Validation of the six-minute walking distance measured by FeetMe® insoles
BMC Digital Health volume 1, Article number: 48 (2023)
The six-minute walk test (6MWT) is widely used to assess functional capacity in patients with various diseases. Use of wearable devices can make this test more accurate and easier to administer, and may even enhance it by providing additional information. The purpose of this study was to evaluate the validity of FeetMe® insoles for assessing the total six-minute walking distance (6MWD) by comparing the FeetMe® estimates and those obtained by a rater to the ground truth measured with a surveyor’s wheel.
Data were analyzed from healthy volunteers who performed the 6MWT on 10-m and 30-m tracks while wearing FeetMe® insoles (n = 32), and being simultaneously assessed by a rater (n = 33) and followed by an investigator with a surveyor’s wheel. The mean average error (MAE) of the estimates was below 13 m on both tracks for FeetMe®, whereas it ranged from 16.24 m to 38.88 m on the 30-m and 10-m tracks for the rater.
The FeetMe® insoles provided a more accurate estimate and showed greater agreement with the ground truth than the rater, and the accuracy of the FeetMe® estimates did not vary according to the track length. We conclude that the FeetMe insoles are a valid solution for measuring the 6MWD.
Gait is now widely recognized as a reliable indicator of health status  and gait speed is even considered to be the “6th vital sign” [1, 2]. A number of conditions are known to influence gait such as neurological , musculoskeletal [4, 5], cardiovascular [6, 7] and respiratory  diseases. A typical way of assessing gait is to administer a walking test. The six-minute walk test (6MWT) is one of the most widely used assessments , largely because it has been shown to reflect the functional impact of a large number of distinct indications [10,11,12]. In addition, the 6MWT is “easy to administer, better tolerated, and more reflective of activities of daily living” than other walking tests . The 6MWT has been used to measure responses to medical interventions [13,14,15,16], as a one-time measure of functional status , to monitor disease state [17, 18], as a predictor of morbidity and mortality [19, 20], and even to assess the impact of walking-induced fatigue on gait parameters in multiple sclerosis patients .
Despite its multiple advantages, the 6MWT has a number of limitations. First, the only outcome of the test is the total six-minute walking distance (6MWD): a single cumulative measure that does not provide any insight into the kind of gait disturbance being presented by the patient at the time of the test. Second, the 6MWT does not allow any knowledge to be gained about how the patient’s status or gait evolved during the execution of the test. Last but not least, the sole outcome of the test, i.e. the total 6MWD, is typically estimated manually by a rater based on the number of laps the patient walked around the course and the markings on the floor or the wall for the last partial lap .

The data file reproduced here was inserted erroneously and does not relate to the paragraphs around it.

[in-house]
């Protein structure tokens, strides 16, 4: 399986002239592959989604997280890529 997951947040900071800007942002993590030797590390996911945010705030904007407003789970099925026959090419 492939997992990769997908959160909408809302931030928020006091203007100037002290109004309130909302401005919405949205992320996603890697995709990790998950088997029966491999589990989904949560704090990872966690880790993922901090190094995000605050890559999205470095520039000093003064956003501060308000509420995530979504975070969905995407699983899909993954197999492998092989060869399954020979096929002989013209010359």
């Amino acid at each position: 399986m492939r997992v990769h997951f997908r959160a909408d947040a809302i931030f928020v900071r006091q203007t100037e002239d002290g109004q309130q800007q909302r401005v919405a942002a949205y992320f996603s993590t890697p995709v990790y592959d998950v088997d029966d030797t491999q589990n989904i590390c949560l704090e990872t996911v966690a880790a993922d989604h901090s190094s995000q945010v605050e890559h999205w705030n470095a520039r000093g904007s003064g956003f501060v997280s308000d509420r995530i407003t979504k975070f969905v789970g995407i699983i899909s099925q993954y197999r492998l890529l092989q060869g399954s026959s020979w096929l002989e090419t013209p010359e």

Given the importance and widespread use of the 6MWT in clinical practice, there has been great interest in proposing wearable devices or smartphone applications as potential solutions for enhancing this assessment. Indeed, the precision of several potential solutions for enhancing the 6MWD has been assessed in previous studies, including evaluations of a commercially available wearable inertial measurement unit (IMU) , the iPhone’s built-in algorithm , purpose-built smartphone-based algorithms [25,26,27] and a custom machine-learning algorithm . While some of these studies yielded good results, use of several of these applications had the disadvantage of requiring a priori information such as the patient’s height  or the course length [26, 27], or pre-calibration for each subject being tested . In addition, it is important to note that many of the other wearable device studies carried out so far also lacked proper validation. In most cases, they were performed using a rater-estimated distance as a reference; whereas using distance measurement equipment to establish the validity of the new 6MWT distance-estimating solutions would have been preferable. Indeed, among the previous studies mentioned above, only the study carried by Salvi et al.  involved comparison of the test system with a distance-measuring device, in this case a trundle wheel. Although the trundle wheel served as a more reliable reference than a rater, the data collected in this study were based on assessment of only three young male adults .